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Digital Champion stories

The Network’s Digital Champions are doing amazing work up and down the country to help change people’s lives by supporting them with using the internet.

Here are just a few of their stories:
 

“The advice I can give to anyone who would like to be a Digital Champion is to go for it”

Noella is a Digital Champion for the Clarion Housing Group. She has been helping other parents in Croydon with improving their digital skills at her daughter’s school. The school has allowed her to use their IT suite and she meets her learners there before the start of the school day. Noella is keen to find work in computing and is hoping to start helping out with the IT lessons at the school.

Noella said: “Before I started I felt that I couldn’t pass on what I know to anyone as I didn’t have any training on how to teach. The online courses showed me how to prepare myself beforehand so that I could give a good training session and now I feel much more confident about giving people they help they need.”

“The advice I can give to anyone who would like to become a Digital Champion is to go for it. It’s not just about helping others but also helps you too; by growing your confidence, improving your communication skills and developing your own digital knowledge too!”

“I’ve really enjoyed meeting new people”

John Peberdy became a Nottinghamshire Digital Champion in August last year. Retired John had several years’ experience with using computers and was keen to put his knowledge to good use in his local community. Since joining the Network John has been working with learners at a local retirement complex in Nottingham using 'hand me down' tablets and iPads.

John said: “Most of my learners are aged over 75 and complete computer beginners. It's been great to help people with different issues. I showed one lady how to send emails and how to use skype to communicate with family abroad. Another lady had had emails sent to her by a relative with photos attached but had no idea how to access and view the photos. I’ve also really enjoyed meeting new people and people that I wouldn't otherwise have met as many of my peers are academics.

“It's not difficult being a Digital Champion. In fact all the necessary tools are available on the Digital Champions Network. Even though you may think that people are going to ask you complex questions, the fact is that the majority of my work has been showing people how to do simple basic tasks. So give it a go. It really is so rewarding and interesting.”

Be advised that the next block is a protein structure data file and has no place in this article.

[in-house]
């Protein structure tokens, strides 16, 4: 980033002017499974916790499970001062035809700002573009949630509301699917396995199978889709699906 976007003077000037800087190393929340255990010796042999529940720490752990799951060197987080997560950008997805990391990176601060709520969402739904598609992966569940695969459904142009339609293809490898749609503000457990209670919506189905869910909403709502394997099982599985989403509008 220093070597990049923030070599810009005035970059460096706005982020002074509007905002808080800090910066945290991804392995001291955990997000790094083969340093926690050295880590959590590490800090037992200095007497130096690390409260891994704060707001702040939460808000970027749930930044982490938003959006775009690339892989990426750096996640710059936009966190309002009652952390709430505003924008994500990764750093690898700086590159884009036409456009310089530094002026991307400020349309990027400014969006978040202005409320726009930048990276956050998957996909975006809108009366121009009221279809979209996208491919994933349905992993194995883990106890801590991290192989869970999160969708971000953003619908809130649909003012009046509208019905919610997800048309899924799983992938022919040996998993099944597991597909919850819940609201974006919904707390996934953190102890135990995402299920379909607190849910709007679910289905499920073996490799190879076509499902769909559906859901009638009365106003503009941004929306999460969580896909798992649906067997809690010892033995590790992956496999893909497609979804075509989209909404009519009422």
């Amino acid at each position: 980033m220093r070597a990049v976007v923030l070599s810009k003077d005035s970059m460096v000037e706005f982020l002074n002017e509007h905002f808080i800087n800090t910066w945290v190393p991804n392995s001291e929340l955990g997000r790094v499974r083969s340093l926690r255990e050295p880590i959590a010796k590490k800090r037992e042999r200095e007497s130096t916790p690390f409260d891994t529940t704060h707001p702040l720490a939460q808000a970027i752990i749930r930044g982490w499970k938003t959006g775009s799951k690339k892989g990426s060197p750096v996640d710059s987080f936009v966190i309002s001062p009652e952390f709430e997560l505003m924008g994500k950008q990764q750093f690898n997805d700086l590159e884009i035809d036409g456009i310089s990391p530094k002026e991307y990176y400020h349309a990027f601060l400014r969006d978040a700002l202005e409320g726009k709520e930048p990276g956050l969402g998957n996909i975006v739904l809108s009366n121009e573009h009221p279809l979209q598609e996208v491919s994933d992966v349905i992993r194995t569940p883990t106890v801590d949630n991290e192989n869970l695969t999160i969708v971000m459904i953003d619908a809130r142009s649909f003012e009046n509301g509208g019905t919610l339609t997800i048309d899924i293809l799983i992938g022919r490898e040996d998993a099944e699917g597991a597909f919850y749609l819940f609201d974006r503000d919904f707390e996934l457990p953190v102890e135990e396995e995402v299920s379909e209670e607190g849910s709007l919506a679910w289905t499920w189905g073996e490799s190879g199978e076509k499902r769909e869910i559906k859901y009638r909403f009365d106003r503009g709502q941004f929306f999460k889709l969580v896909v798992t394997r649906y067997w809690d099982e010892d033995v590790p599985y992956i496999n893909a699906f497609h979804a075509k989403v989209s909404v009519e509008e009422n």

“You don’t need to be an expert. There is always something you can offer.”

Jo Stone worked in the Communications team of a housing association. She had been interested in volunteering for a while but wanted something where she could use her technical skills.

Since joining her organisation’s volunteering programme Jo regularly helped one lady, Joanne, who wanted to learn about Excel to improve her employment opportunities. The two also explored job sites, LinkedIn and local college courses. Jo was also keen that Joanne could continue learning in other ways and sent her links to free training, YouTube videos and blogs.

Jo said: “I saw the project advertised in an internal news story and knew it was for me. I have trained lots of people on systems at work but it felt really good knowing that I could make a real difference by helping a resident upgrade their skills.”

“I would encourage other people to think about volunteering. You don’t need to be an expert. There is always something you can offer – sometimes people just need the encouragement from someone else to get them started.”

“I am slowly realising just what I have done and what effect I have had and still having”

Simon Cook is a Digital Champion with Centra Group, an organisation that enables vulnerable people to live independently in their own home. When he first became a volunteer in 2012 Simon didn’t realise there weren’t any computers, internet or money available for him to run any computer clubs. Undeterred and driven by a belief that the internet could make a life-changing impact on the lives of the elderly people Simon spent two years finding innovative ways to provide sustainable and affordable computing infrastructure in local schemes.

At that same time he continued to develop and run successful computer clubs at four schemes in Waltham Forest. His achievements were recently acknowledged as he was named Tech Volunteer of the Year at the 2017 national Tech4Good Awards.

Simon said: “It's still sinking in really, I really didn't expect to win the Award, but I am slowly realising just what I have done and what effect I have had and still having. I am personally chuffed to win, and I have now proven to myself that, with the knowledge and tools at my disposal, I can achieve.”